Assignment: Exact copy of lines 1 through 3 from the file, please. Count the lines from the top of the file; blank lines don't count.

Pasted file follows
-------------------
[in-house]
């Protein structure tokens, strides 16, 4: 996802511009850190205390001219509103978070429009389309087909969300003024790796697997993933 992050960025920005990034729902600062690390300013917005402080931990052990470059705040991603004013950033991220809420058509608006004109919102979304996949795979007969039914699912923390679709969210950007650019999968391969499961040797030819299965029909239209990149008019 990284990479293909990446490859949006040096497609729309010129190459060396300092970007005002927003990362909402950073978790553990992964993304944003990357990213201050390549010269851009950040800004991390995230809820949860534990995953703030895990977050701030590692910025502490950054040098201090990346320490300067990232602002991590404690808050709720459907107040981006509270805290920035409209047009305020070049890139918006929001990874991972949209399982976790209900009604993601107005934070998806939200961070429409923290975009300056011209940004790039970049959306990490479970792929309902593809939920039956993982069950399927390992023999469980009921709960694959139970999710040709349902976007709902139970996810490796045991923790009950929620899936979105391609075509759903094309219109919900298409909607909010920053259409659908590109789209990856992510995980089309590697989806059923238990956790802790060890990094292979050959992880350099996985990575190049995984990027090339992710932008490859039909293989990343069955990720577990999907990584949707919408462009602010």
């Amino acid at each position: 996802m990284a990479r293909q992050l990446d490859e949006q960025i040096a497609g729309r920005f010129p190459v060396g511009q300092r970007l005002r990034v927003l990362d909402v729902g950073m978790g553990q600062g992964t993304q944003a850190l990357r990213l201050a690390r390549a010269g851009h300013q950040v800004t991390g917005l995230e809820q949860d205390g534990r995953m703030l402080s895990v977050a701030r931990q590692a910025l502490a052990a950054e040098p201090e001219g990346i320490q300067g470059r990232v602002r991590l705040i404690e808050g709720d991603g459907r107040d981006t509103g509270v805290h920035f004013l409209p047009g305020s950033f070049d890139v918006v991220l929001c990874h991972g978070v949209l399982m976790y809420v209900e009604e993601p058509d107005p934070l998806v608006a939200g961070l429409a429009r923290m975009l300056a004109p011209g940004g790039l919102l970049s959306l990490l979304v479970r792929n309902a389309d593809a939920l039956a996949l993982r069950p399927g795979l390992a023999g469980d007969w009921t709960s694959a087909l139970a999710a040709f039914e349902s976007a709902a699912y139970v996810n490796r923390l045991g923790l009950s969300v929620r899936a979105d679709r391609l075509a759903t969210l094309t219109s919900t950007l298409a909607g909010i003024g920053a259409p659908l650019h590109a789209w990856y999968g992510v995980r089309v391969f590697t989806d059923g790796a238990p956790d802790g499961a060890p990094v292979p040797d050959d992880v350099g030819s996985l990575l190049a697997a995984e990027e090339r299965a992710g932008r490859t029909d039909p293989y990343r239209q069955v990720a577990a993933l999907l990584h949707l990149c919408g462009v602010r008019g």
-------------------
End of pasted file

[in-house]
């Protein structure tokens, strides 16, 4: 996802511009850190205390001219509103978070429009389309087909969300003024790796697997993933 992050960025920005990034729902600062690390300013917005402080931990052990470059705040991603004013950033991220809420058509608006004109919102979304996949795979007969039914699912923390679709969210950007650019999968391969499961040797030819299965029909239209990149008019 990284990479293909990446490859949006040096497609729309010129190459060396300092970007005002927003990362909402950073978790553990992964993304944003990357990213201050390549010269851009950040800004991390995230809820949860534990995953703030895990977050701030590692910025502490950054040098201090990346320490300067990232602002991590404690808050709720459907107040981006509270805290920035409209047009305020070049890139918006929001990874991972949209399982976790209900009604993601107005934070998806939200961070429409923290975009300056011209940004790039970049959306990490479970792929309902593809939920039956993982069950399927390992023999469980009921709960694959139970999710040709349902976007709902139970996810490796045991923790009950929620899936979105391609075509759903094309219109919900298409909607909010920053259409659908590109789209990856992510995980089309590697989806059923238990956790802790060890990094292979050959992880350099996985990575190049995984990027090339992710932008490859039909293989990343069955990720577990999907990584949707919408462009602010």
């Amino acid at each position: 996802m990284a990479r293909q992050l990446d490859e949006q960025i040096a497609g729309r920005f010129p190459v060396g511009q300092r970007l005002r990034v927003l990362d909402v729902g950073m978790g553990q600062g992964t993304q944003a850190l990357r990213l201050a690390r390549a010269g851009h300013q950040v800004t991390g917005l995230e809820q949860d205390g534990r995953m703030l402080s895990v977050a701030r931990q590692a910025l502490a052990a950054e040098p201090e001219g990346i320490q300067g470059r990232v602002r991590l705040i404690e808050g709720d991603g459907r107040d981006t509103g509270v805290h920035f004013l409209p047009g305020s950033f070049d890139v918006v991220l929001c990874h991972g978070v949209l399982m976790y809420v209900e009604e993601p058509d107005p934070l998806v608006a939200g961070l429409a429009r923290m975009l300056a004109p011209g940004g790039l919102l970049s959306l990490l979304v479970r792929n309902a389309d593809a939920l039956a996949l993982r069950p399927g795979l390992a023999g469980d007969w009921t709960s694959a087909l139970a999710a040709f039914e349902s976007a709902a699912y139970v996810n490796r923390l045991g923790l009950s969300v929620r899936a979105d679709r391609l075509a759903t969210l094309t219109s919900t950007l298409a909607g909010i003024g920053a259409p659908l650019h590109a789209w990856y999968g992510v995980r089309v391969f590697t989806d059923g790796a238990p956790d802790g499961a060890p990094v292979p040797d050959d992880v350099g030819s996985l990575l190049a697997a995984e990027e090339r299965a992710g932008r490859t029909d039909p293989y990343r239209q069955v990720a577990a993933l999907l990584h949707l990149c919408g462009v602010r008019g």